Profile - Natalie Sykes

AS your car winds down the drive, it’s hard to believe that Hazlewood Castle is next to a killing field.

Over the centuries, the castle’s defences have seen off Scottish raiders and a host of unwanted guests.

When Natalie Sykes arrived in 2005, the marauders were long gone, but Hazlewood, which stands between Tadcaster and Aberford, had to raise its game as a visitor attraction.

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The site was well known to historians, because it is close to the battlefield at Towton, the place where 28,000 men died in March 1461 during the Wars of the Roses.

Back in 2005, the castle was facing significant challenges after being turned into a hotel.

It was struggling to make its mark in a fiercely competitive sector. How could it attract more tourists and couples planning their wedding? Even castles must move with the times.

Ms Sykes, who had just helped the Capital Hotel in Knightsbridge to achieve a five gold star rating, was hired to add a dash of commercial vigour.

There were sweeping changes during her four-year stint at Hazlewood.

At the end of it, she had risen from assistant director to group sales director and Hazlewood had been sold after achieving a four star ranking with the AA and VisitBritain.

She developed a shooting ground, wine shop, restaurant and deli, at a time when many of her rivals were trimming spending as economic boom turned to bust.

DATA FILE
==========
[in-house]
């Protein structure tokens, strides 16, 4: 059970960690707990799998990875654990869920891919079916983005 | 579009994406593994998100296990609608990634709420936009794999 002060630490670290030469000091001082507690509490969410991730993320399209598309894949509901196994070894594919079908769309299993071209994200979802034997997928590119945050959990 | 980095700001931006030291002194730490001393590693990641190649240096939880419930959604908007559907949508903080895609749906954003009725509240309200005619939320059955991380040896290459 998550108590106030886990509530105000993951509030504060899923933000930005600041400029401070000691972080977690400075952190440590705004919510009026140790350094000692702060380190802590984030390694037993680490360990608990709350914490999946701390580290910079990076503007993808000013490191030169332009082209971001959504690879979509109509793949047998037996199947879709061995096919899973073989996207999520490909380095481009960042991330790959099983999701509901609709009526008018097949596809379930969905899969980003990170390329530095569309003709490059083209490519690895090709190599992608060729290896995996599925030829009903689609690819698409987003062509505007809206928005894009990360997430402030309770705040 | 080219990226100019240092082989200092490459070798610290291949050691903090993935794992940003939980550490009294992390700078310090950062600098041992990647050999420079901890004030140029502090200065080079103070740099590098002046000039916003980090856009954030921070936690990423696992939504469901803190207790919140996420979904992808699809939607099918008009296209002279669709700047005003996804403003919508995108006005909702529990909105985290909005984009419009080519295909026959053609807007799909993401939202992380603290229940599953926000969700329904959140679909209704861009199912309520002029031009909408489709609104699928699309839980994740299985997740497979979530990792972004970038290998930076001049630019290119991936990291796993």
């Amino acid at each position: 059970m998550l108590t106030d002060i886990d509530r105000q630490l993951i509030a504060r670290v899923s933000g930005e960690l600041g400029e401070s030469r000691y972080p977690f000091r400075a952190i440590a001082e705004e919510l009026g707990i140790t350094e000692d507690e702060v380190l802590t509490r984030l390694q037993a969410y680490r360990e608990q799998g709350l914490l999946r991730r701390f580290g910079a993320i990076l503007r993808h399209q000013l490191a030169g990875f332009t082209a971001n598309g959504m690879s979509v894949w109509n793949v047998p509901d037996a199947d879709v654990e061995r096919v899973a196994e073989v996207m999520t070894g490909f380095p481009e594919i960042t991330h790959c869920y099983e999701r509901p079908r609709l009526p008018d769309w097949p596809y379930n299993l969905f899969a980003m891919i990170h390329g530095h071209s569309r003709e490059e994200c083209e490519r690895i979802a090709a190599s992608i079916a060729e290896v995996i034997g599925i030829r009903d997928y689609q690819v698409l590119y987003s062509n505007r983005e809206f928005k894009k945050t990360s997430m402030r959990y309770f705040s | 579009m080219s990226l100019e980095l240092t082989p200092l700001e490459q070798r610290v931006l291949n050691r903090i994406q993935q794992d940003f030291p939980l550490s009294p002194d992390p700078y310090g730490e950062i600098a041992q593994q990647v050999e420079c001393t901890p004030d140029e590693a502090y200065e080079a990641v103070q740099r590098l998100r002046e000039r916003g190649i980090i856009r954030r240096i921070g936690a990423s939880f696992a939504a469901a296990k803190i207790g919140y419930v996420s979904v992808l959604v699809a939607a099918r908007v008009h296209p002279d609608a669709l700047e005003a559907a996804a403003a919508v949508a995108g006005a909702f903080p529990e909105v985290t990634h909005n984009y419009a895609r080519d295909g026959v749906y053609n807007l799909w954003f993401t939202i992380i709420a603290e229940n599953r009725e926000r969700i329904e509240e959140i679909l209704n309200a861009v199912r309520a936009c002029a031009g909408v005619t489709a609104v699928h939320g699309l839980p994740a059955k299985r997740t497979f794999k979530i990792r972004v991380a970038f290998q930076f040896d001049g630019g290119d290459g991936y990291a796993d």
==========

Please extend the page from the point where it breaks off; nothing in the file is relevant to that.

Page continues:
Leeds-born Ms Sykes believes businesses should be creative with their capital expenditure, regardless of how much cash they have to play with.

It’s often the only way of attracting new clients.

As the new regional chairman of the Institute of Directors’ Young Directors Forum (YDF), she wants to ensure Yorkshire’s young business leaders master the art of creative collaboration.

She also plans to create jobs by establishing a hi-tech carbon fibre manufacturing company in Leeds, which is set to have connections with some of the world’s fastest drivers.

Ms Sykes has the driven approach of someone who started her first business at the age of 17.

“In my two decades in business I’ve faced many challenges,’’ she said. “These have ranged from buyouts and buy-ins, to launching a luxury international group just as 9/11 shook the world.

“I have spent more than 14 years working on projects for private owners and investors, including the development of a vineyard in the Loire Valley, the procurement of an ecology spa and golf resorts in Europe, and developing luxury villas and resorts in Africa, and historical venues across England.”

She’s packed a lot into her 35 years. Ms Sykes has developed cafes, bakeries and cookery schools, and, as a qualified interior designer, she’s played leading roles in a number of design-led projects.

“Whatever the challenges, I always follow a set of principles,’’ she said. “You must rise to the challenge that inspires you and remember that great teams win all the prizes.

“You must deliver quality and nothing less.”

A large chunk of her career has been spent at the luxury end of the hospitality industry.

At the age of 21, she took on the role of development manager at the Wood Hall Hotel.

Three years later, she was hired by the Scotsman Hotel Group to become part of the team that launched 42 The Calls in Leeds.

She’s found ways of increasing revenues during testing economic times, by adding events such as fire walking, clay pigeon shooting and musical gourmet dinners to the itinerary.